While getting content into the hands of the customer is a key milestone, it’s not the final step. It’s important to know if the materials resonate with the target audience. Tools like tracking links, social metrics, and content sentiment all help measure customer reaction to and engagement with the materials. To fully understand the impact of these metrics, these insights should flow back into the centralized system. With asset performance data and results that are easily visible, marketing teams can use these findings to inform their strategy.
Each step of the digital supply chain provides information for improving the content program, but such insights depend on asking the right questions of the data at the right stage. Getting granular with the analysis is the best way to learn which metrics fit the content’s objectives.
For example, consider how the quality of the materials submitted for medical, legal, and regulatory (MLR) review will affect the number of review cycles. The lower the quality of the original content, the longer the review time. More time in review means valuable resources like legal and regulatory teams are spending a lot of time on just one asset. A longer review time also slows materials getting to market. If sales reps or regional marketing teams have to wait months for an overdue piece of content, they may find other assets to promote in the meantime or produce the content themselves. If this happens, people across the organization will question if developing this asset was worth its overall cost.
There are many ways to combine metrics to get the full picture of content performance. To avoid getting overwhelmed by the infinite possibilities, consider improving one crucial aspect of the content and define what metrics are necessary for achieving this overall goal.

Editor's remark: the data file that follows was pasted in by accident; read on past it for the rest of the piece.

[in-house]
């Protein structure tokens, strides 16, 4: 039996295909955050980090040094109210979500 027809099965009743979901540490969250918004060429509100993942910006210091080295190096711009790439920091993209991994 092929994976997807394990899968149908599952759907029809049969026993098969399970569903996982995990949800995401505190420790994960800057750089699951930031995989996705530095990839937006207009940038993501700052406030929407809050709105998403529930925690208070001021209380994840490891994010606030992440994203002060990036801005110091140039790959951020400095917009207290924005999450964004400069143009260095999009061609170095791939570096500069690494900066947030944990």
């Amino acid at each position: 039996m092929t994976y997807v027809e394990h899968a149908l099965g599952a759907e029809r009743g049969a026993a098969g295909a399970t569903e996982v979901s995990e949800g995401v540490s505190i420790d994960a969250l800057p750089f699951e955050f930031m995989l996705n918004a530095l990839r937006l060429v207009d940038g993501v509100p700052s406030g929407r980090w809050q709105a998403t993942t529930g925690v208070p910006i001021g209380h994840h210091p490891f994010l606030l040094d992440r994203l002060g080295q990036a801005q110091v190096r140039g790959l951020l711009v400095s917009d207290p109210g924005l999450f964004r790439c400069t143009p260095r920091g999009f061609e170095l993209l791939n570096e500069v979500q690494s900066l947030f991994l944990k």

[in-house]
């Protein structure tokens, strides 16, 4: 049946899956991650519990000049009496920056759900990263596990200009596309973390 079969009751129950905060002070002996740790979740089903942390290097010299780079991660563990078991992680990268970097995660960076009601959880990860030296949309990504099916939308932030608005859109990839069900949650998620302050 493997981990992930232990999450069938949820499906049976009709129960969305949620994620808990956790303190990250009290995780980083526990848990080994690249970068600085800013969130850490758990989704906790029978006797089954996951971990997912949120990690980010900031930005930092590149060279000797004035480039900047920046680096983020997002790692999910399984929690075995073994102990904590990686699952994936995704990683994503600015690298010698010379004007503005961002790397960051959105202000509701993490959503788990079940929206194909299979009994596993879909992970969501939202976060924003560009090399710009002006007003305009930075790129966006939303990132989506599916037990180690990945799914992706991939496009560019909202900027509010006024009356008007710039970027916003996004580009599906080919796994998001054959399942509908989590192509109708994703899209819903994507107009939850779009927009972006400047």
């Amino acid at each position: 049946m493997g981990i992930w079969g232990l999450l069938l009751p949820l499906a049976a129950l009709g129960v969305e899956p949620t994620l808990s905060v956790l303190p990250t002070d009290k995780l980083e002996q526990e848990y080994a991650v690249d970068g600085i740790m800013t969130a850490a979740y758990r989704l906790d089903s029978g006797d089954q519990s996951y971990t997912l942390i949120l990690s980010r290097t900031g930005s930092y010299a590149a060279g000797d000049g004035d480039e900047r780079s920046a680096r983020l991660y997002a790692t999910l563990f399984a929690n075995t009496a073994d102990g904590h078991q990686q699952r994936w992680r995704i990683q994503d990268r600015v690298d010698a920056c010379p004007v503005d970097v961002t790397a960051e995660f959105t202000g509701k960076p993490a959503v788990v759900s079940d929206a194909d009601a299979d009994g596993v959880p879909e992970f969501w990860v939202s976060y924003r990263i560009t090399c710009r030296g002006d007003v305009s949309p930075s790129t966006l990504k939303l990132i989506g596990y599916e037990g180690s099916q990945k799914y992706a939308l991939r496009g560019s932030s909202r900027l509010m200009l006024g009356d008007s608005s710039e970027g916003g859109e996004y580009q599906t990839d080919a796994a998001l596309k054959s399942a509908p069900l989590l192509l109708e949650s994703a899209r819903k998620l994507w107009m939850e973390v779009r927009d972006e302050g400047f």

In a situation where an organization wants to drive greater reuse, but regional teams are recreating materials - start by identifying the core metrics around review speed by tracking how long it takes for content to go through a typical MLR review. Does the adapted content take less time to approve? If yes, then compare the cost benefit of adapted versus locally created content to determine if there are significant agency savings. Measure both global and local review times in case regional teams need to translate materials and send them through local review. Examining this process can make trends visible, such as the effects of longer MLR reviews.
Sharing approved materials with regional teams is only half the task. It is crucial to be able to measure value. If the audience doesn’t find the assets useful, it doesn’t matter how high reuse is. Continue to track content after teams distribute it. Once it is clear which messages resonate, or fail, with an audience, adjust the marketing strategy to create more personalized assets.
Improving content reuse at any organization will involve more than one answer. Organizations may need to figure out why MLR review is slow as well as improve the quality of content. Realizing that these two pieces compose a more complete view of reuse is key to figuring out how to improve results.
Set the foundation by understanding key metrics around review times. Track how long content takes to go through a typical MLR review. Then delve deeper into reuse data, identifying trends across regions and departments. It is important to track content even after it has been distributed to determine if the target audience finds the assets valuable. Once marketing teams know which messages resonate with the target audience, they can adjust their strategy and drive better results.
Executing a successful end-to-end content program requires more than just identifying the right metrics. Teams need to be bought into the digital supply chain vision as well as understand the unique, important role they play. Keeping everyone informed of goals - whether it’s increasing reuse or cutting costs - will empower them to offer valuable feedback on how to improve processes. Like any successful strategy, a well-oiled digital supply chain must consistently evolve to meet the changing needs and goals of the organization.
Callum Hawes is Director of Commercial Content Strategy at Veeva Systems.